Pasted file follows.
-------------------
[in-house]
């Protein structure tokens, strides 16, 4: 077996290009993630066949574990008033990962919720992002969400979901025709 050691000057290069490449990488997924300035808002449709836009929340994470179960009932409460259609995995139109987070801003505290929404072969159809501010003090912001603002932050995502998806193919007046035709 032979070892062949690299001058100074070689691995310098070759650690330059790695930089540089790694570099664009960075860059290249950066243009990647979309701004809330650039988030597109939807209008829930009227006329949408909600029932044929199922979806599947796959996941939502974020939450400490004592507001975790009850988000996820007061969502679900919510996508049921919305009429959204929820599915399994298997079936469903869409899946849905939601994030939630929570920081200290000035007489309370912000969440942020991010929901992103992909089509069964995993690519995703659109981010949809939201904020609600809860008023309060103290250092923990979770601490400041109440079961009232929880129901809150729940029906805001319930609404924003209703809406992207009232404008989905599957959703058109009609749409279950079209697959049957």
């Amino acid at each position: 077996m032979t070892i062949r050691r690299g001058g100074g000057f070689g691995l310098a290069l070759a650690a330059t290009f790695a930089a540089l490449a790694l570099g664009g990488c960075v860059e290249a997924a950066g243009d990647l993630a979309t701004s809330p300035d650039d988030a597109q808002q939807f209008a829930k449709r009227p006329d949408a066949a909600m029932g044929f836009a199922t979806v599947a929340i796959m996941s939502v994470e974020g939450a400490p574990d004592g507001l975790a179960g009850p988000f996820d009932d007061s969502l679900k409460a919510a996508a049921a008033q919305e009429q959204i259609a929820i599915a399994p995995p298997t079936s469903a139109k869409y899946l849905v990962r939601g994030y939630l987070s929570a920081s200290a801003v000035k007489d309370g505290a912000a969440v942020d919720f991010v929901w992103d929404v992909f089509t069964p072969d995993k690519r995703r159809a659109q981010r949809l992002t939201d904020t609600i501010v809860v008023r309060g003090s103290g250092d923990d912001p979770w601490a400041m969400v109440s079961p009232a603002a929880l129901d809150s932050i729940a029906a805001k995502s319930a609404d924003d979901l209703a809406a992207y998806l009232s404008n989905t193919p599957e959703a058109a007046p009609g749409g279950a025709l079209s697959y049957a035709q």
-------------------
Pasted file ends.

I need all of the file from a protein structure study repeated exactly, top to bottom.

[in-house]
């Protein structure tokens, strides 16, 4: 077996290009993630066949574990008033990962919720992002969400979901025709 050691000057290069490449990488997924300035808002449709836009929340994470179960009932409460259609995995139109987070801003505290929404072969159809501010003090912001603002932050995502998806193919007046035709 032979070892062949690299001058100074070689691995310098070759650690330059790695930089540089790694570099664009960075860059290249950066243009990647979309701004809330650039988030597109939807209008829930009227006329949408909600029932044929199922979806599947796959996941939502974020939450400490004592507001975790009850988000996820007061969502679900919510996508049921919305009429959204929820599915399994298997079936469903869409899946849905939601994030939630929570920081200290000035007489309370912000969440942020991010929901992103992909089509069964995993690519995703659109981010949809939201904020609600809860008023309060103290250092923990979770601490400041109440079961009232929880129901809150729940029906805001319930609404924003209703809406992207009232404008989905599957959703058109009609749409279950079209697959049957």
């Amino acid at each position: 077996m032979t070892i062949r050691r690299g001058g100074g000057f070689g691995l310098a290069l070759a650690a330059t290009f790695a930089a540089l490449a790694l570099g664009g990488c960075v860059e290249a997924a950066g243009d990647l993630a979309t701004s809330p300035d650039d988030a597109q808002q939807f209008a829930k449709r009227p006329d949408a066949a909600m029932g044929f836009a199922t979806v599947a929340i796959m996941s939502v994470e974020g939450a400490p574990d004592g507001l975790a179960g009850p988000f996820d009932d007061s969502l679900k409460a919510a996508a049921a008033q919305e009429q959204i259609a929820i599915a399994p995995p298997t079936s469903a139109k869409y899946l849905v990962r939601g994030y939630l987070s929570a920081s200290a801003v000035k007489d309370g505290a912000a969440v942020d919720f991010v929901w992103d929404v992909f089509t069964p072969d995993k690519r995703r159809a659109q981010r949809l992002t939201d904020t609600i501010v809860v008023r309060g003090s103290g250092d923990d912001p979770w601490a400041m969400v109440s079961p009232a603002a929880l129901d809150s932050i729940a029906a805001k995502s319930a609404d924003d979901l209703a809406a992207y998806l009232s404008n989905t193919p599957e959703a058109a007046p009609g749409g279950a025709l079209s697959y049957a035709q």